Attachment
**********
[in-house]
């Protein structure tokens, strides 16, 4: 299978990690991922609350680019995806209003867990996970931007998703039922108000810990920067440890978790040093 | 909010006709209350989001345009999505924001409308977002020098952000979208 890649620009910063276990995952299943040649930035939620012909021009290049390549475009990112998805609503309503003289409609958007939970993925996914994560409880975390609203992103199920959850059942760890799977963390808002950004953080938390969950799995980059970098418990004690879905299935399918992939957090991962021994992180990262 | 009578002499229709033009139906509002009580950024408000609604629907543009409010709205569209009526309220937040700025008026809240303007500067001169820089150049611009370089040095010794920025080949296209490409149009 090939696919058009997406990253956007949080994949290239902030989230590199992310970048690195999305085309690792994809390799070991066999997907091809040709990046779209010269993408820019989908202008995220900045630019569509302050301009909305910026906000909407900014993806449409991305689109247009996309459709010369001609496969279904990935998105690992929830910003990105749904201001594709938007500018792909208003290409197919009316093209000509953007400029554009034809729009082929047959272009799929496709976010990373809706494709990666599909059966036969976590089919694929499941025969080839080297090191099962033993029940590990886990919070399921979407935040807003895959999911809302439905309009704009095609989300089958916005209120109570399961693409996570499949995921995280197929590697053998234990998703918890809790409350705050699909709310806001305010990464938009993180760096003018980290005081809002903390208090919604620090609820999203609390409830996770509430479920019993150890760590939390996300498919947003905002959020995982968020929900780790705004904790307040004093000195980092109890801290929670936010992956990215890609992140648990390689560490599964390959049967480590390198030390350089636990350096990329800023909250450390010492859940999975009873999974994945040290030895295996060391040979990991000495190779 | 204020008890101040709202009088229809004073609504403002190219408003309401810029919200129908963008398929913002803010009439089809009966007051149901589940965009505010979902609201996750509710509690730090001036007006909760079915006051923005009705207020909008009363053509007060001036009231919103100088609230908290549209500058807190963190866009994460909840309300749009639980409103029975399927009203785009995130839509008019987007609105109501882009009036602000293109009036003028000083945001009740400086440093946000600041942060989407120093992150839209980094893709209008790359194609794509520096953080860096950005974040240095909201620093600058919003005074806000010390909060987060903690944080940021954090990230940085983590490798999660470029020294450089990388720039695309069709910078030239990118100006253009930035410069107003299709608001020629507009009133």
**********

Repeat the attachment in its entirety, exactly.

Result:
[in-house]
């Protein structure tokens, strides 16, 4: 299978990690991922609350680019995806209003867990996970931007998703039922108000810990920067440890978790040093 | 909010006709209350989001345009999505924001409308977002020098952000979208 890649620009910063276990995952299943040649930035939620012909021009290049390549475009990112998805609503309503003289409609958007939970993925996914994560409880975390609203992103199920959850059942760890799977963390808002950004953080938390969950799995980059970098418990004690879905299935399918992939957090991962021994992180990262 | 009578002499229709033009139906509002009580950024408000609604629907543009409010709205569209009526309220937040700025008026809240303007500067001169820089150049611009370089040095010794920025080949296209490409149009 090939696919058009997406990253956007949080994949290239902030989230590199992310970048690195999305085309690792994809390799070991066999997907091809040709990046779209010269993408820019989908202008995220900045630019569509302050301009909305910026906000909407900014993806449409991305689109247009996309459709010369001609496969279904990935998105690992929830910003990105749904201001594709938007500018792909208003290409197919009316093209000509953007400029554009034809729009082929047959272009799929496709976010990373809706494709990666599909059966036969976590089919694929499941025969080839080297090191099962033993029940590990886990919070399921979407935040807003895959999911809302439905309009704009095609989300089958916005209120109570399961693409996570499949995921995280197929590697053998234990998703918890809790409350705050699909709310806001305010990464938009993180760096003018980290005081809002903390208090919604620090609820999203609390409830996770509430479920019993150890760590939390996300498919947003905002959020995982968020929900780790705004904790307040004093000195980092109890801290929670936010992956990215890609992140648990390689560490599964390959049967480590390198030390350089636990350096990329800023909250450390010492859940999975009873999974994945040290030895295996060391040979990991000495190779 | 204020008890101040709202009088229809004073609504403002190219408003309401810029919200129908963008398929913002803010009439089809009966007051149901589940965009505010979902609201996750509710509690730090001036007006909760079915006051923005009705207020909008009363053509007060001036009231919103100088609230908290549209500058807190963190866009994460909840309300749009639980409103029975399927009203785009995130839509008019987007609105109501882009009036602000293109009036003028000083945001009740400086440093946000600041942060989407120093992150839209980094893709209008790359194609794509520096953080860096950005974040240095909201620093600058919003005074806000010390909060987060903690944080940021954090990230940085983590490798999660470029020294450089990388720039695309069709910078030239990118100006253009930035410069107003299709608001020629507009009133």